One in five Irish SMEs fear their future is at risk due to Covid-19
Quarter of Irish SMEs sold products and services online for the first time after pandemic began
11 August 2020 | 0
Nearly one in five (18%) small to medium enterprises (SMEs) in Ireland believe their future viability is at risk due to the commercial impact of Covid-19. This comes from research conducted by Wakefield Research on behalf of Visa.
The ‘Visa Back to Business’ study highlighted fundamental shifts in Ireland’s retail landscape post lockdown, with 68% of shoppers now using less cash and preferring digital payment methods.
Contactless payments have surged in popularity in Ireland. At 70%, Irish shoppers use contactless more than in any other market surveyed. Indeed, 57% of Irish shoppers said they would switch stores to tap to pay for goods and services.
Meanwhile, consumers have wholly embraced online shopping. Visa found that 28% of shoppers bought groceries or household items online for the first time during lockdown.
Small businesses have been quick to adapt to these trends. One third of Irish SMEs said they now accept less cash or have stopped accepting it altogether. Companies have adopted new practices to maintain business; 24% of SMEs surveyed sold products or services online for the first time as a result of Covid-19, and 17% now offer home delivery.
Irish SMEs have also experienced a wave of support from the public, with 70% of those surveyed claiming that their local community has rallied behind them.
Visa recently launched a new campaign to support independent businesses adapt to a post Covid-19 environment. ‘Where You Shop Matters’ provides assistance in three areas that are critical to the economic recovery of European communities:
- Enabling SMEs to build an online presence: Irish SMEs can freely access Visa’s Digital Business Kit, which provides end-to-end guidance – from setting up and growing a digital presence, to transferring essential parts of a business online.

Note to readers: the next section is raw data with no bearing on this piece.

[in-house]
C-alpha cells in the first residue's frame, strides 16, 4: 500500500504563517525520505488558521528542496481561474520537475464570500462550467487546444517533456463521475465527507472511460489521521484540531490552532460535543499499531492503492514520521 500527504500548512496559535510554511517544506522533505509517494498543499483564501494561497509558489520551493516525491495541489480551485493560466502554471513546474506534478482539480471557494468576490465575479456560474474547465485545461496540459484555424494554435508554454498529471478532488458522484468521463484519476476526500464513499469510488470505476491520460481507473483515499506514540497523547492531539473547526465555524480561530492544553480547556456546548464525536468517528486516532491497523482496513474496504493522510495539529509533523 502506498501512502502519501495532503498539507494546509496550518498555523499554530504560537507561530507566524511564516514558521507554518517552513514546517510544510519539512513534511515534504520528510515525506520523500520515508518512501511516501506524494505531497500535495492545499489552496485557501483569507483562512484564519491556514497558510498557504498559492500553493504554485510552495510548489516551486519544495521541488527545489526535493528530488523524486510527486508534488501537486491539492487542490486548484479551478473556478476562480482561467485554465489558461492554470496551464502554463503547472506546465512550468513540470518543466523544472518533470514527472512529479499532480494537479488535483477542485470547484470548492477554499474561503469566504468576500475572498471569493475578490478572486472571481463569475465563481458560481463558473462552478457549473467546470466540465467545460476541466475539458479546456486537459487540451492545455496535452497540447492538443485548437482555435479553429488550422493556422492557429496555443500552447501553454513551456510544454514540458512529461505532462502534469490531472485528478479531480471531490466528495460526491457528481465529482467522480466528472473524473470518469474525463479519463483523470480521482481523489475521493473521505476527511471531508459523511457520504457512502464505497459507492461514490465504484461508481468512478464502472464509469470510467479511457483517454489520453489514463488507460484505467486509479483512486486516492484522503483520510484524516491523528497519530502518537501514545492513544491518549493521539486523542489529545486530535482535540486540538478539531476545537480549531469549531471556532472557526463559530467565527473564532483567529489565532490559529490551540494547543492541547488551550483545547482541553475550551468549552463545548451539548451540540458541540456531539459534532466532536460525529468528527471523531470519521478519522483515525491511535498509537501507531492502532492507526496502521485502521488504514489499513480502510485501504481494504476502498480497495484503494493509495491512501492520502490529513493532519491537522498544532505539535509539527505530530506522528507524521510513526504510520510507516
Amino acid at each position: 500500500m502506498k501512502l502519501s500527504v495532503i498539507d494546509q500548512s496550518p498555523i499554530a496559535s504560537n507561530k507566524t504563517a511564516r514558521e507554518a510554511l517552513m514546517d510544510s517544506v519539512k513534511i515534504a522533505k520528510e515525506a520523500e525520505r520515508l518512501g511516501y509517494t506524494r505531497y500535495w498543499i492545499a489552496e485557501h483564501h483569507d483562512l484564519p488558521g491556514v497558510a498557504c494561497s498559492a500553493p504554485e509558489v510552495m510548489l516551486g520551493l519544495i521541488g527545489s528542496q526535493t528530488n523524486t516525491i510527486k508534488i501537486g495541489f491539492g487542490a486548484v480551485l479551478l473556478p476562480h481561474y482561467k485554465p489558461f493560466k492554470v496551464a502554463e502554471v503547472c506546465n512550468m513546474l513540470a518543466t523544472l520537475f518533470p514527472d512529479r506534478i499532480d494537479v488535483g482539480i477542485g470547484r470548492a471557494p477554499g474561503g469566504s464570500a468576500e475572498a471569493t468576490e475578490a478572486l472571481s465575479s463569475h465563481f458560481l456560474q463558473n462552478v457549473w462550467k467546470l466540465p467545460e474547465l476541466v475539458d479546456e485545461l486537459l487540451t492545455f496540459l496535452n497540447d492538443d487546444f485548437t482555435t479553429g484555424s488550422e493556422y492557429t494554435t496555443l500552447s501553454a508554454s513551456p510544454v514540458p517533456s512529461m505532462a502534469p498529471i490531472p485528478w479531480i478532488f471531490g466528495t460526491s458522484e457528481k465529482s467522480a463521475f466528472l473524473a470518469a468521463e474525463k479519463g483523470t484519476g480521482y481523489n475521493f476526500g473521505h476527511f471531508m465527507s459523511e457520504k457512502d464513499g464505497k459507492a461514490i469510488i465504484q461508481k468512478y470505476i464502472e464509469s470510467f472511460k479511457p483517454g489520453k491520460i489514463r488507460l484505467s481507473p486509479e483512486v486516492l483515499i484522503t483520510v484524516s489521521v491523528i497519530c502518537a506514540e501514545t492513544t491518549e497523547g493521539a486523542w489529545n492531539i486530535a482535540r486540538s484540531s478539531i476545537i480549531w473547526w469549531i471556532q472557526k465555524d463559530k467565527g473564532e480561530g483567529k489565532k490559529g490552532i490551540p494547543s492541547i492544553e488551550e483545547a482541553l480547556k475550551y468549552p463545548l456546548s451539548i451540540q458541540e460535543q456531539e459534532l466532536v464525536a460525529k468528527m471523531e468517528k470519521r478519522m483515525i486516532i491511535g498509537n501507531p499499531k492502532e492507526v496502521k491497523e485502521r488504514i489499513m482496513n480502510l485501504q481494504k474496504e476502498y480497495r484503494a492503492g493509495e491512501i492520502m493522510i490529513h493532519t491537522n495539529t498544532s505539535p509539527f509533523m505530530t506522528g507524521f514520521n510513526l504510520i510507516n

- Empowering small firms to take advantage of digital payments: Visa, together with the Banking and Payments Federation of Ireland (BPFI) and participating banks, rolled out plans to raise the payment limit from €30.00 to €50.00 on all contactless enabled debit and credit cards. It also updated its self-serve Point of Sale (POS) portal with new material referencing the €50 limit.
- Encourage consumers to support small businesses: As businesses begin to reopen, Visa backed the national Champion Green initiative which encourages consumers to shop local. Supported by Kilkenny Design and Visa, in association with Retail Excellence, Small Firms Association and Chambers Ireland, Champion Green is a consumer marketing initiative backed by a €1 million investment to drive support for local businesses.
“In the face of the extraordinary challenges caused by Covid-19, many Irish SMEs have shown entrepreneurial spirit, finding new ways to keep serving consumers,” said Philip Konopik, Ireland country manager, Visa. “Nevertheless, as the economy re-opens, many will need our help to recover and operate in a new economic environment. That’s why Visa is working with partners to offer small firms across Ireland the tools, advice and expertise so they can adapt their business for the new retail landscape and take advantage of ecommerce and digital payments.”